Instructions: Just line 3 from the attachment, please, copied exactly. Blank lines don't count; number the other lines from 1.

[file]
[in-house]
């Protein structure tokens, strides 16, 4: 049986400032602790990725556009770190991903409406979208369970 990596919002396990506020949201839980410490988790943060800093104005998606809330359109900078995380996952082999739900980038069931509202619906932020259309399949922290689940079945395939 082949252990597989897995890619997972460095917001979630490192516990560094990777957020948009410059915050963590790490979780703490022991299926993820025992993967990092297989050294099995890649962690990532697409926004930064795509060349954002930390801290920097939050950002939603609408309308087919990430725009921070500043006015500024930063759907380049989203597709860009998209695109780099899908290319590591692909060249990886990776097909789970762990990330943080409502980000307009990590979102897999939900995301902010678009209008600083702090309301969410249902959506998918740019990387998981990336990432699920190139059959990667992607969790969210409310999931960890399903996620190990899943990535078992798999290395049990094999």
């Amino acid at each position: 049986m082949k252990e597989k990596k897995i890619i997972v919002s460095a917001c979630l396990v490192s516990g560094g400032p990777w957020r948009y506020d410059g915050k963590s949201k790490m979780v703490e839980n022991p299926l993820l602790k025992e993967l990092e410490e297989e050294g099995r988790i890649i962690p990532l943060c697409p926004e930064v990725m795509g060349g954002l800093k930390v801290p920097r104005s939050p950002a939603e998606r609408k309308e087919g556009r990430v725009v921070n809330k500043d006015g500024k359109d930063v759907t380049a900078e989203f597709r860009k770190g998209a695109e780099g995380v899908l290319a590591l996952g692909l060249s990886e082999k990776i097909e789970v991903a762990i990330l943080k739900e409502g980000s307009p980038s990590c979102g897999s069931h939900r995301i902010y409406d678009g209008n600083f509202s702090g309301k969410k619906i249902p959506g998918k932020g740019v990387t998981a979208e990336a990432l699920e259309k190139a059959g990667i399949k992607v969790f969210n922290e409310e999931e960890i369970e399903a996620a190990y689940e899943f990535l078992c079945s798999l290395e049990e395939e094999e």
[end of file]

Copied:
């Amino acid at each position: 049986m082949k252990e597989k990596k897995i890619i997972v919002s460095a917001c979630l396990v490192s516990g560094g400032p990777w957020r948009y506020d410059g915050k963590s949201k790490m979780v703490e839980n022991p299926l993820l602790k025992e993967l990092e410490e297989e050294g099995r988790i890649i962690p990532l943060c697409p926004e930064v990725m795509g060349g954002l800093k930390v801290p920097r104005s939050p950002a939603e998606r609408k309308e087919g556009r990430v725009v921070n809330k500043d006015g500024k359109d930063v759907t380049a900078e989203f597709r860009k770190g998209a695109e780099g995380v899908l290319a590591l996952g692909l060249s990886e082999k990776i097909e789970v991903a762990i990330l943080k739900e409502g980000s307009p980038s990590c979102g897999s069931h939900r995301i902010y409406d678009g209008n600083f509202s702090g309301k969410k619906i249902p959506g998918k932020g740019v990387t998981a979208e990336a990432l699920e259309k190139a059959g990667i399949k992607v969790f969210n922290e409310e999931e960890i369970e399903a996620a190990y689940e899943f990535l078992c079945s798999l290395e049990e395939e094999e």